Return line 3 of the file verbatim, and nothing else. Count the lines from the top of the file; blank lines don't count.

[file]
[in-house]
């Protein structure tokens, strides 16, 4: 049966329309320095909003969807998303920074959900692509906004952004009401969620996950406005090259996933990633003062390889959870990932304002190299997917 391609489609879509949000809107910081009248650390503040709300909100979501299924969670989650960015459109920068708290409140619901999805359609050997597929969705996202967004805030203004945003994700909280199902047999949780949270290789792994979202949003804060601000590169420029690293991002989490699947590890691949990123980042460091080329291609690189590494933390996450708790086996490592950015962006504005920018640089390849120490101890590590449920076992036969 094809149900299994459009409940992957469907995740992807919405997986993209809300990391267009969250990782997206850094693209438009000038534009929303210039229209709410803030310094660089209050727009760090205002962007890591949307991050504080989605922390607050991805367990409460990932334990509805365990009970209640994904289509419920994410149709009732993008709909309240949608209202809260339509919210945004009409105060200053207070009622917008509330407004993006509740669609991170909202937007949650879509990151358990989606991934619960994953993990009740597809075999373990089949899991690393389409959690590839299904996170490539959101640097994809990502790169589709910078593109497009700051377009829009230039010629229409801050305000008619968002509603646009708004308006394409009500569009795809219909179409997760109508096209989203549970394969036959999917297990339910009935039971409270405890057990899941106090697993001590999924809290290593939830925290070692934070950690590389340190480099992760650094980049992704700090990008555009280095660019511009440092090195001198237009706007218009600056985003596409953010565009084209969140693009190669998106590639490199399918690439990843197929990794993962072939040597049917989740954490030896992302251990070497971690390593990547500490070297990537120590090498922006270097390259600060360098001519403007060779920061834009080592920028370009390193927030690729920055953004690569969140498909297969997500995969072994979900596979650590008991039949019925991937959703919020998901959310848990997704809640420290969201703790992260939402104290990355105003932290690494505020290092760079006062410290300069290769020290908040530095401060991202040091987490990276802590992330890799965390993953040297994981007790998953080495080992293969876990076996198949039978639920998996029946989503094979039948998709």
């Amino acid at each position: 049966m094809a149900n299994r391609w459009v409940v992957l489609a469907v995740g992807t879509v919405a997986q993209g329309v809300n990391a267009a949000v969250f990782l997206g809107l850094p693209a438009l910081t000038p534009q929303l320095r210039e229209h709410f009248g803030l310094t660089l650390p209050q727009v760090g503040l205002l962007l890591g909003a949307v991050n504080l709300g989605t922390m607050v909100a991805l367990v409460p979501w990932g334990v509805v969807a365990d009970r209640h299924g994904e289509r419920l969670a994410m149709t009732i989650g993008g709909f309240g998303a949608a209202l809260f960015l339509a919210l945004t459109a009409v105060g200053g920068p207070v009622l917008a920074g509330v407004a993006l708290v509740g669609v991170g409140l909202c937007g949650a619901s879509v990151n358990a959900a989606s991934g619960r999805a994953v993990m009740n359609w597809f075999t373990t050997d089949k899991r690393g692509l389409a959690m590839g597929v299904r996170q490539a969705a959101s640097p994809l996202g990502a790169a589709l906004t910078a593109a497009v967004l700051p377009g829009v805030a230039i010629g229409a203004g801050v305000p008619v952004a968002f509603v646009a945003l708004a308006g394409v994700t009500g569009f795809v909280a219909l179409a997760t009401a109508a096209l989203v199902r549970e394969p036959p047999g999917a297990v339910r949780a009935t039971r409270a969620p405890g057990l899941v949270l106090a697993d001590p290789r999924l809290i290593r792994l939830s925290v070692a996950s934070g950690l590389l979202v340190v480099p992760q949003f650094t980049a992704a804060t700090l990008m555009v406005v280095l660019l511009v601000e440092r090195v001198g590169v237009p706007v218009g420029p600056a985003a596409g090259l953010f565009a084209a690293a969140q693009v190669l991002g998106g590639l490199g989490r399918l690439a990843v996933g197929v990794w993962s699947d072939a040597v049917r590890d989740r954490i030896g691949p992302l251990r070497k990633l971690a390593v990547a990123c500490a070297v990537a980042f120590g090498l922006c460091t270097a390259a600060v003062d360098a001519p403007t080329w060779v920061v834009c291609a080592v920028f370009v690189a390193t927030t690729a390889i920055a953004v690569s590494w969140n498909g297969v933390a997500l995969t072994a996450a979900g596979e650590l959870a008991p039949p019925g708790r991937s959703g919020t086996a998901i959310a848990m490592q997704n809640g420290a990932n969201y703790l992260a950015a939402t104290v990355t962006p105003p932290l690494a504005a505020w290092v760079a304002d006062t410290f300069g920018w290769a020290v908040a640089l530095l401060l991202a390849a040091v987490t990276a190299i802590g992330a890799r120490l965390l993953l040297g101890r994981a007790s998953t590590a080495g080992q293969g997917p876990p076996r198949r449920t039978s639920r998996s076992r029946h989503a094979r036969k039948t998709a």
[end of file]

């Amino acid at each position: 049966m094809a149900n299994r391609w459009v409940v992957l489609a469907v995740g992807t879509v919405a997986q993209g329309v809300n990391a267009a949000v969250f990782l997206g809107l850094p693209a438009l910081t000038p534009q929303l320095r210039e229209h709410f009248g803030l310094t660089l650390p209050q727009v760090g503040l205002l962007l890591g909003a949307v991050n504080l709300g989605t922390m607050v909100a991805l367990v409460p979501w990932g334990v509805v969807a365990d009970r209640h299924g994904e289509r419920l969670a994410m149709t009732i989650g993008g709909f309240g998303a949608a209202l809260f960015l339509a919210l945004t459109a009409v105060g200053g920068p207070v009622l917008a920074g509330v407004a993006l708290v509740g669609v991170g409140l909202c937007g949650a619901s879509v990151n358990a959900a989606s991934g619960r999805a994953v993990m009740n359609w597809f075999t373990t050997d089949k899991r690393g692509l389409a959690m590839g597929v299904r996170q490539a969705a959101s640097p994809l996202g990502a790169a589709l906004t910078a593109a497009v967004l700051p377009g829009v805030a230039i010629g229409a203004g801050v305000p008619v952004a968002f509603v646009a945003l708004a308006g394409v994700t009500g569009f795809v909280a219909l179409a997760t009401a109508a096209l989203v199902r549970e394969p036959p047999g999917a297990v339910r949780a009935t039971r409270a969620p405890g057990l899941v949270l106090a697993d001590p290789r999924l809290i290593r792994l939830s925290v070692a996950s934070g950690l590389l979202v340190v480099p992760q949003f650094t980049a992704a804060t700090l990008m555009v406005v280095l660019l511009v601000e440092r090195v001198g590169v237009p706007v218009g420029p600056a985003a596409g090259l953010f565009a084209a690293a969140q693009v190669l991002g998106g590639l490199g989490r399918l690439a990843v996933g197929v990794w993962s699947d072939a040597v049917r590890d989740r954490i030896g691949p992302l251990r070497k990633l971690a390593v990547a990123c500490a070297v990537a980042f120590g090498l922006c460091t270097a390259a600060v003062d360098a001519p403007t080329w060779v920061v834009c291609a080592v920028f370009v690189a390193t927030t690729a390889i920055a953004v690569s590494w969140n498909g297969v933390a997500l995969t072994a996450a979900g596979e650590l959870a008991p039949p019925g708790r991937s959703g919020t086996a998901i959310a848990m490592q997704n809640g420290a990932n969201y703790l992260a950015a939402t104290v990355t962006p105003p932290l690494a504005a505020w290092v760079a304002d006062t410290f300069g920018w290769a020290v908040a640089l530095l401060l991202a390849a040091v987490t990276a190299i802590g992330a890799r120490l965390l993953l040297g101890r994981a007790s998953t590590a080495g080992q293969g997917p876990p076996r198949r449920t039978s639920r998996s076992r029946h989503a094979r036969k039948t998709a």